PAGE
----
Last year, we celebrated the 50th anniversary of the Dwight D. Eisenhower National System of Interstate and Defense Highways and the creation of the Highway Trust Fund.
The Highway Revenue Act established the Highway Trust Fund as a mechanism to finance an accelerated federal highway program, including the construction of the interstate highway system. This act provided that federal motor fuel and motor vehicle taxes be
deposited in the Highway Trust Fund.
By ensuring that these revenues were deposited into the Highway Trust Fund, a direct link was established between highway user fees (motor fuel and motor vehicle taxes) and a federal program for the construction of an interconnected system of roads.
In 1956 the Highway Trust Fund supported a federal highway program of $175 million annually. Today that same trust fund supports a federal highway program of nearly $40 billion a year, a federal transit program of more than $9 billion (80 percent of which comes from the Highway Trust Fund and 20 percent of which is funded through the general fund) and highway and truck safety programs totaling nearly $1 billion a year.
However, projections show that the current sources of revenue credited to the Highway Trust Fund will not be able to fully support the federal highway, transit and highway safety programs as it has in the past.
When the president’s fiscal 2008 mid- session budget review was released on July 11, it projected a more serious shortfall in the highway account of the Highway Trust Fund than was anticipated in the president’s fiscal 2008 budget proposed this past February.
In February, the president’s budget projected that the highway account of the fund would run a deficit of $238 million at the end of fiscal 2009. The new projections released this month show the highway account will experience staggering shortfalls of $3.8 billion in fiscal 2009, $9 billion in fiscal 2010 and $15 billion in fiscal 2011.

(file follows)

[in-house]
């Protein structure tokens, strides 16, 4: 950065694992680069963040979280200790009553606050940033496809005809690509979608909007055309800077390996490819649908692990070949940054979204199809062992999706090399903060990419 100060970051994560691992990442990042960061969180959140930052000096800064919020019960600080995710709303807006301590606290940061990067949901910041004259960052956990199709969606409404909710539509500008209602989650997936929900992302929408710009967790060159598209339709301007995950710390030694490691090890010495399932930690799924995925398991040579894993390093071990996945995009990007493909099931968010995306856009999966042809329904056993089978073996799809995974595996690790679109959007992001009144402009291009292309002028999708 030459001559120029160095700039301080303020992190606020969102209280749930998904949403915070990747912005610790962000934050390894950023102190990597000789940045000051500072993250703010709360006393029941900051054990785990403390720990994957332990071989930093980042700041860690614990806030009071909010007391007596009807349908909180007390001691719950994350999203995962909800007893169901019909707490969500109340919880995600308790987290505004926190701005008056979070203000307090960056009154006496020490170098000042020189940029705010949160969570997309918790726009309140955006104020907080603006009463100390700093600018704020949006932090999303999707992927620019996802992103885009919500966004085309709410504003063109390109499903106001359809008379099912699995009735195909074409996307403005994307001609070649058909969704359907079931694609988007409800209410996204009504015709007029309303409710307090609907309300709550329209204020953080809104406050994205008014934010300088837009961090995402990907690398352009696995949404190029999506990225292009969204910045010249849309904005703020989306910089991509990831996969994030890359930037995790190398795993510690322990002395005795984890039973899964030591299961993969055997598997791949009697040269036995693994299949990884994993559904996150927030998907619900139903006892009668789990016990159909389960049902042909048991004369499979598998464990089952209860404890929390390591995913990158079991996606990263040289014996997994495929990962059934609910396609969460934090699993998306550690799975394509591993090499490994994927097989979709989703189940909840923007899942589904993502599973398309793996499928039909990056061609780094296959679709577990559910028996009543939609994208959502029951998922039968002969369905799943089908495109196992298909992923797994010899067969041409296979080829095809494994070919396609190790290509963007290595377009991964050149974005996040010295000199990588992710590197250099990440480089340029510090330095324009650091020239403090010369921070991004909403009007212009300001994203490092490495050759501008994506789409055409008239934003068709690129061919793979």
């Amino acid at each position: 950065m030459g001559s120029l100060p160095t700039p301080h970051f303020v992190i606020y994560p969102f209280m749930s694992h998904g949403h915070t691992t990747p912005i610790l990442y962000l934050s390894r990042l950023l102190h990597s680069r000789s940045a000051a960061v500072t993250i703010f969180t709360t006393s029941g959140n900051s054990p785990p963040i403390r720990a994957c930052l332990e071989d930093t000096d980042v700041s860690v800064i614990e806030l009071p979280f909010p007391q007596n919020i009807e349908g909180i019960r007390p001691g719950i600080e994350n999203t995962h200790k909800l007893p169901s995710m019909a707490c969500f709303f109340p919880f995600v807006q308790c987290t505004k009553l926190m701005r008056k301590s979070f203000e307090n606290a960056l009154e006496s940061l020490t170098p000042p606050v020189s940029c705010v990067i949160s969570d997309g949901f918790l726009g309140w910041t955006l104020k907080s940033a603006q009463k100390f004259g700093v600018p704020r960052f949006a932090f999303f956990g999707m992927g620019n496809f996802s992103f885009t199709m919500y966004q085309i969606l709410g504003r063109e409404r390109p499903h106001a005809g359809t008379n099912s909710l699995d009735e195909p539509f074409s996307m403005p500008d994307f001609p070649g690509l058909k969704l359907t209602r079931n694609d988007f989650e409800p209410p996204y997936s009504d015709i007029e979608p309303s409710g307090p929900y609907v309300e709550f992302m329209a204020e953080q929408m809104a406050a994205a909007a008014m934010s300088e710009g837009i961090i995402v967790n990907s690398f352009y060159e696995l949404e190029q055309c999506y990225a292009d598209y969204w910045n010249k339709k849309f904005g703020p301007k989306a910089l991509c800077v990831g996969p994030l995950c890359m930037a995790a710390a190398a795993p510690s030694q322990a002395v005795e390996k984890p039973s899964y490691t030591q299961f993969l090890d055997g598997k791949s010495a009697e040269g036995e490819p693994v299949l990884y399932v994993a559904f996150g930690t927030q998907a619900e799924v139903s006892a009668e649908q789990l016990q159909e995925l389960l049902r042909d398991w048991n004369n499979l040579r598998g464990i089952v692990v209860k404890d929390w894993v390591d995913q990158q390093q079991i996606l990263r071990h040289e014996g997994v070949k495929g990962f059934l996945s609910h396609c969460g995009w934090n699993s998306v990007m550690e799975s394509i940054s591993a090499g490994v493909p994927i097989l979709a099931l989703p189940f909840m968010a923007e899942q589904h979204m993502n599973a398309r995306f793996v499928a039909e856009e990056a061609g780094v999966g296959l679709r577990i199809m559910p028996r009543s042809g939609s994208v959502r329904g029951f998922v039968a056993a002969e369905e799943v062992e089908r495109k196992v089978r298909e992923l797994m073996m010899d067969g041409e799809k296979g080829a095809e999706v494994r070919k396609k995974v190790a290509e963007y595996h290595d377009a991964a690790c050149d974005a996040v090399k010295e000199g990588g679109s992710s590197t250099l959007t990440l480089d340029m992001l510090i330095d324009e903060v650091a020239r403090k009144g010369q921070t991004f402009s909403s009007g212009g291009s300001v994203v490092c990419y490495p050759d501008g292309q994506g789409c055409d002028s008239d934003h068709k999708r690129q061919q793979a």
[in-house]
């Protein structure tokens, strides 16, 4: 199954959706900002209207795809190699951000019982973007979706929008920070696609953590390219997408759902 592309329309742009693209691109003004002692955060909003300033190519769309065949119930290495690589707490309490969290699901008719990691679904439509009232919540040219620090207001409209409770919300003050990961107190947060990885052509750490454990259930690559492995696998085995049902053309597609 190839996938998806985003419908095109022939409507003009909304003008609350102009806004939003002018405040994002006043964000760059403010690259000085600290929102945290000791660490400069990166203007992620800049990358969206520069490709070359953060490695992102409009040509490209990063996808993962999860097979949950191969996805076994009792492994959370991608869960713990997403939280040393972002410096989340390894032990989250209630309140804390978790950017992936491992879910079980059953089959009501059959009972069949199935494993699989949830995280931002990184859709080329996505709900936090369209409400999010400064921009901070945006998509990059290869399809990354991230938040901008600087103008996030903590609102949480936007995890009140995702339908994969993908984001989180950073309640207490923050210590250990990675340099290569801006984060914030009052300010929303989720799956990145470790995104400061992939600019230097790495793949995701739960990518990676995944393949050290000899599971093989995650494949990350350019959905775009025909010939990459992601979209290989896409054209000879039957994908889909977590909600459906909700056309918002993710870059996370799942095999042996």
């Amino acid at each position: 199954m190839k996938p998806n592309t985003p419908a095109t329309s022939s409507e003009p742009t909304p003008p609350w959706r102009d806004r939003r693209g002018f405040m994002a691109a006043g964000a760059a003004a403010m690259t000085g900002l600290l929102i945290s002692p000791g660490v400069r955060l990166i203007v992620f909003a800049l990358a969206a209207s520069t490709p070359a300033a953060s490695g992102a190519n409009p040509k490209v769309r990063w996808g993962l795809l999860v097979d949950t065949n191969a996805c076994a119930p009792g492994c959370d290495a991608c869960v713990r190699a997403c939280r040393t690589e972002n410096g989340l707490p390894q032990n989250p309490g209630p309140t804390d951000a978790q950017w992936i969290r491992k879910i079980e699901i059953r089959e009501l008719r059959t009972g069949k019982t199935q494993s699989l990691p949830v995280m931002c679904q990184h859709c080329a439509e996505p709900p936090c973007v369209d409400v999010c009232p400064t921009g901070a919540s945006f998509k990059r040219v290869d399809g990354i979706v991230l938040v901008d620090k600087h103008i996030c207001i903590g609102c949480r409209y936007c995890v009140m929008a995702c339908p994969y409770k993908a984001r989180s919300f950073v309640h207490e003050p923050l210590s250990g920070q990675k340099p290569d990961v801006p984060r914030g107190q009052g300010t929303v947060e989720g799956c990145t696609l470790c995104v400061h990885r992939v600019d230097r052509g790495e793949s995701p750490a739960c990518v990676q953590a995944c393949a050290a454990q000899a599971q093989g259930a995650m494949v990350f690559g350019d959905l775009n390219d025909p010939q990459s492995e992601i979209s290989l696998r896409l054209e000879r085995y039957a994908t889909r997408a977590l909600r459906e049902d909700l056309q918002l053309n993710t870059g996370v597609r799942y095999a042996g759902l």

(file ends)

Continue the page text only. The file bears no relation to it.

To address this problem, Congress created the National Surface Transportation Policy and Revenue Study Commission. To date, the commission has held nearly 20 meetings and field hearings across the country, including meetings and hearings in California, Minnesota, Illinois, Georgia, New York, Oregon, Texas and in my home state of Tennessee, as well as Washington, D.C.
The commission is tasked with conducting a comprehensive study of short-term revenue sources to supplement the Highway Trust Fund and long-term alternatives to replace or supplement the fuel taxes as the principal revenue source to support the Highway Trust Fund.
The commission is due to submit its report to Congress in December of this year, and it should be an important resource for Congress to draw from when it addresses the revenue crisis facing the Highway Trust Fund.
In addition to making sure we have enough revenue to properly fund a federal highway program, we need to make sure we are getting the most out of the revenue that we currently are collecting. Two issues that we must continue to address are improvements in the project delivery process and reducing fraud in the collection of federal motor fuel and motor vehicle taxes.